There are several varieties of pear trees and habits of growth differ widely.
All pear trees produce fruit from spurs on wood two- and three-years old. Fruiting spurs should be preserved when pear trees are pruned.
For a backyard pear tree, you can choose to train the tree to a central leader, a modified leader, or an open center. This training begins soon after the tree is planted and will take about three or four years. Training a young pear tree is discussed in this article Young Fruit Tree Training and Pruning.
Young pear trees tend to have upright–not spreading–growth. Early on encourage spreading branches and outward growth in your pruning choices. During the dormant season, head or trim back main framework branches by one-third to a half of their length. It is not necessary to trim back sideshoots.
Pear trees have a general habit of sending up many vertical whip-like branches. This is especially true when the tree is young. Keep these whips cut back. Do not allow the top of the tree to grow too much upward; instead, direct the tree’s energy into the fruit bearing spurs developing on older wood. Pear trees can be thinned during the growing season when growth is overly lush and crowded. Cut back unbranched shoots to about 18 inches.
Here are simple pruning cuts that you must perform from the tree’s first summer forward.
- Remove any broken, diseased, or dead wood from the tree.
- Prune away the weaker of two branches growing from the same spot.
- If two branches are growing in opposite directions, keep the branch that is best placed.
- If two branches cross or rub against one another, remove the weaker of the two.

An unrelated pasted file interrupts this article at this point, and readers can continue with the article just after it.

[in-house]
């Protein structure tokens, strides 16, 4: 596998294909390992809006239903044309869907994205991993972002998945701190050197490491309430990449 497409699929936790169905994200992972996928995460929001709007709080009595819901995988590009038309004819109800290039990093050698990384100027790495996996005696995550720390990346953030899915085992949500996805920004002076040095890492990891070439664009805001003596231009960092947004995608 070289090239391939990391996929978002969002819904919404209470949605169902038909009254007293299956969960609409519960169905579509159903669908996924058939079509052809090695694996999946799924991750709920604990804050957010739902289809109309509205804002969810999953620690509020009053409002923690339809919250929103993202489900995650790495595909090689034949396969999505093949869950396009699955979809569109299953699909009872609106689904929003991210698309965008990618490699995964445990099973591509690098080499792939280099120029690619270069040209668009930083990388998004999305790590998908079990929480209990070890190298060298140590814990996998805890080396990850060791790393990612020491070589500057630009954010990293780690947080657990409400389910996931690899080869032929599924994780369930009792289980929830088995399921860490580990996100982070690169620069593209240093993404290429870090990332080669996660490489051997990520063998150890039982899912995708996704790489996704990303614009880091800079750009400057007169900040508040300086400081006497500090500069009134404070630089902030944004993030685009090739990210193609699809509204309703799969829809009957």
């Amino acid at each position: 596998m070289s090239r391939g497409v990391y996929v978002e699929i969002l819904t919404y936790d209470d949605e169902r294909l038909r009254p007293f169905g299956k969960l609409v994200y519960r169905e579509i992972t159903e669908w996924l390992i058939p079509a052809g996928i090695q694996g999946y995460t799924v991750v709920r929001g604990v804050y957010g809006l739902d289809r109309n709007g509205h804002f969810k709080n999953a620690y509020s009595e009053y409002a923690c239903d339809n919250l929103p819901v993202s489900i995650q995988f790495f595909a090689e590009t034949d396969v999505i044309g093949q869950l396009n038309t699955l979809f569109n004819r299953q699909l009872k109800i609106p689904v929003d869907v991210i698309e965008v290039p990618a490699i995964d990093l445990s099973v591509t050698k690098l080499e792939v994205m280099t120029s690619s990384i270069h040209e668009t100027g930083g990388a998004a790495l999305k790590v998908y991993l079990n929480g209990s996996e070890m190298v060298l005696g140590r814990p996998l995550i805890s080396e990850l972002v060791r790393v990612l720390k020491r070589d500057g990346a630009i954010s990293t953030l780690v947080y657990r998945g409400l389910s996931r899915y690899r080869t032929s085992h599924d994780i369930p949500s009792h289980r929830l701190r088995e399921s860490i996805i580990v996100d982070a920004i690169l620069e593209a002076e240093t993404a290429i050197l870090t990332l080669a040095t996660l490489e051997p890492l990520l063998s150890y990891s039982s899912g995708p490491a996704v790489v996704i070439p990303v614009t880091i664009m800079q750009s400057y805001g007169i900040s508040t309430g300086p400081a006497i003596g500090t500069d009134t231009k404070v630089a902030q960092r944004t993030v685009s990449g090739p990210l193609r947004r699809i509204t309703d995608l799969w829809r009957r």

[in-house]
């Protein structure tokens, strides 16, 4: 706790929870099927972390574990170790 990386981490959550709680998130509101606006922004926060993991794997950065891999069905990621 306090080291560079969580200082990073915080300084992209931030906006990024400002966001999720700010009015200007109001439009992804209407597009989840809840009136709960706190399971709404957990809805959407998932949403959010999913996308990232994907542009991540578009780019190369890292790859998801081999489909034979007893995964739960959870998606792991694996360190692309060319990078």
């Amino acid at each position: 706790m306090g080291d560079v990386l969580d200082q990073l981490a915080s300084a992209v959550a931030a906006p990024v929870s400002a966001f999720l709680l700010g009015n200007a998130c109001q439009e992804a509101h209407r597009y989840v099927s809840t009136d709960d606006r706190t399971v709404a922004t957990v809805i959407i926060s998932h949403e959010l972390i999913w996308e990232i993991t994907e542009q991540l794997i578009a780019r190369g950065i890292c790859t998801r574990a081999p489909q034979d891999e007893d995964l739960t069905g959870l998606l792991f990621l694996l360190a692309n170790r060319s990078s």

- If two branches are growing parallel to each other, one over the other, keep the one that is best placed and remove the other.
- Cut back substantial whip growth by about two-thirds their length.
These cuts will help to thin out whip-like tall shoots which are almost ever present near the center of a pear tree. Strive to keep the tree’s limbs and framework evenly spaced. It is essential that sunlight and air flow easily to the center of the tree for it to be healthy and most productive.
In midsummer, thin fruit after some fruit has dropped. Thin to one fruit per spur.
Pear trees are susceptible to a bacterial disease called “Fire Blight.” This disease causes twig ends and leaves to take on a burnt or scorched look and to suddenly die. When blight is suspected it is important to remove twigs and limbs immediately. Cut back from the infection at least six to eight inches before the infection progresses down the branch. Bag up and dispose of or burn all diseased prunings. Disinfect pruning shears by dipping the blades into isopropyl alcohol after each cut.